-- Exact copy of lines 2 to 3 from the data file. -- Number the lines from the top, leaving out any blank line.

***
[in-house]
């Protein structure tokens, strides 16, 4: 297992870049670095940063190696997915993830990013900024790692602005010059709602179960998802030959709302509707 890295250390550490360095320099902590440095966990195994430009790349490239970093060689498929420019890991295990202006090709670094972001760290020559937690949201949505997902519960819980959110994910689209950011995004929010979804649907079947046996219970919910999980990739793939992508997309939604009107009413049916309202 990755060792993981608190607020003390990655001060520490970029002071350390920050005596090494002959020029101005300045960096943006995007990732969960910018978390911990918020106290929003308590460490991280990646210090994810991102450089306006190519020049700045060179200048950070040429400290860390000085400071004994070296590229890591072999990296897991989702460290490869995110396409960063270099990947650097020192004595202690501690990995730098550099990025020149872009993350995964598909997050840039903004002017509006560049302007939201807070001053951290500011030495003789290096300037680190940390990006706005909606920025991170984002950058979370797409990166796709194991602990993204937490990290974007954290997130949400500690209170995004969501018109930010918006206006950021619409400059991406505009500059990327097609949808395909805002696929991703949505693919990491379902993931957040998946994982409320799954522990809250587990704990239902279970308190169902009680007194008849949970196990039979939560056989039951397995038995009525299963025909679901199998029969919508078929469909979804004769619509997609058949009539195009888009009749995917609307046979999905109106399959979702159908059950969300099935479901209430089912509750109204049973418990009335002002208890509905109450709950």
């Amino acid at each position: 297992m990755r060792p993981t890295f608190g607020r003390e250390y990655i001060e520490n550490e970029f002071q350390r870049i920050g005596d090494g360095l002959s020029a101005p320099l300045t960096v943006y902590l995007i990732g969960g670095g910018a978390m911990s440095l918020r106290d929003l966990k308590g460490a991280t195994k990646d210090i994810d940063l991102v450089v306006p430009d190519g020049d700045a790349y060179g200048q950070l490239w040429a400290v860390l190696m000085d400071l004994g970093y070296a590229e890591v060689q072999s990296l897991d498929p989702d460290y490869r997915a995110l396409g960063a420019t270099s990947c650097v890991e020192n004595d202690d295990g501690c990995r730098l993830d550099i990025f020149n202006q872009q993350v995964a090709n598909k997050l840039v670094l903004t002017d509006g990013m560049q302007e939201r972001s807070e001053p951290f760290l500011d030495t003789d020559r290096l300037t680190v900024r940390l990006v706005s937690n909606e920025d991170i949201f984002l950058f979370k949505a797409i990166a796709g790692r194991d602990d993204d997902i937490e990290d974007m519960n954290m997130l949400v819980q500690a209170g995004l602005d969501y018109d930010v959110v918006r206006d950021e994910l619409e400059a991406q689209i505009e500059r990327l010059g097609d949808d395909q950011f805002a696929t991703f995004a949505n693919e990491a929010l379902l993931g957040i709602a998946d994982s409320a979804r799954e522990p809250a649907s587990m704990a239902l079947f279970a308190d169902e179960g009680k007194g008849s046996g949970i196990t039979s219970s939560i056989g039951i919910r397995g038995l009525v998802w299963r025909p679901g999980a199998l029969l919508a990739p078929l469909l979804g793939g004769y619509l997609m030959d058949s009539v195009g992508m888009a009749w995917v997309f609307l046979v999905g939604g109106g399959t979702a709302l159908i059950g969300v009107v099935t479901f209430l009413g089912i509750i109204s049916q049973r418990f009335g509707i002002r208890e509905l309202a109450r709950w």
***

């Protein structure tokens, strides 16, 4: 297992870049670095940063190696997915993830990013900024790692602005010059709602179960998802030959709302509707 890295250390550490360095320099902590440095966990195994430009790349490239970093060689498929420019890991295990202006090709670094972001760290020559937690949201949505997902519960819980959110994910689209950011995004929010979804649907079947046996219970919910999980990739793939992508997309939604009107009413049916309202 990755060792993981608190607020003390990655001060520490970029002071350390920050005596090494002959020029101005300045960096943006995007990732969960910018978390911990918020106290929003308590460490991280990646210090994810991102450089306006190519020049700045060179200048950070040429400290860390000085400071004994070296590229890591072999990296897991989702460290490869995110396409960063270099990947650097020192004595202690501690990995730098550099990025020149872009993350995964598909997050840039903004002017509006560049302007939201807070001053951290500011030495003789290096300037680190940390990006706005909606920025991170984002950058979370797409990166796709194991602990993204937490990290974007954290997130949400500690209170995004969501018109930010918006206006950021619409400059991406505009500059990327097609949808395909805002696929991703949505693919990491379902993931957040998946994982409320799954522990809250587990704990239902279970308190169902009680007194008849949970196990039979939560056989039951397995038995009525299963025909679901199998029969919508078929469909979804004769619509997609058949009539195009888009009749995917609307046979999905109106399959979702159908059950969300099935479901209430089912509750109204049973418990009335002002208890509905109450709950």
């Amino acid at each position: 297992m990755r060792p993981t890295f608190g607020r003390e250390y990655i001060e520490n550490e970029f002071q350390r870049i920050g005596d090494g360095l002959s020029a101005p320099l300045t960096v943006y902590l995007i990732g969960g670095g910018a978390m911990s440095l918020r106290d929003l966990k308590g460490a991280t195994k990646d210090i994810d940063l991102v450089v306006p430009d190519g020049d700045a790349y060179g200048q950070l490239w040429a400290v860390l190696m000085d400071l004994g970093y070296a590229e890591v060689q072999s990296l897991d498929p989702d460290y490869r997915a995110l396409g960063a420019t270099s990947c650097v890991e020192n004595d202690d295990g501690c990995r730098l993830d550099i990025f020149n202006q872009q993350v995964a090709n598909k997050l840039v670094l903004t002017d509006g990013m560049q302007e939201r972001s807070e001053p951290f760290l500011d030495t003789d020559r290096l300037t680190v900024r940390l990006v706005s937690n909606e920025d991170i949201f984002l950058f979370k949505a797409i990166a796709g790692r194991d602990d993204d997902i937490e990290d974007m519960n954290m997130l949400v819980q500690a209170g995004l602005d969501y018109d930010v959110v918006r206006d950021e994910l619409e400059a991406q689209i505009e500059r990327l010059g097609d949808d395909q950011f805002a696929t991703f995004a949505n693919e990491a929010l379902l993931g957040i709602a998946d994982s409320a979804r799954e522990p809250a649907s587990m704990a239902l079947f279970a308190d169902e179960g009680k007194g008849s046996g949970i196990t039979s219970s939560i056989g039951i919910r397995g038995l009525v998802w299963r025909p679901g999980a199998l029969l919508a990739p078929l469909l979804g793939g004769y619509l997609m030959d058949s009539v195009g992508m888009a009749w995917v997309f609307l046979v999905g939604g109106g399959t979702a709302l159908i059950g969300v009107v099935t479901f209430l009413g089912i509750i109204s049916q049973r418990f009335g509707i002002r208890e509905l309202a109450r709950w």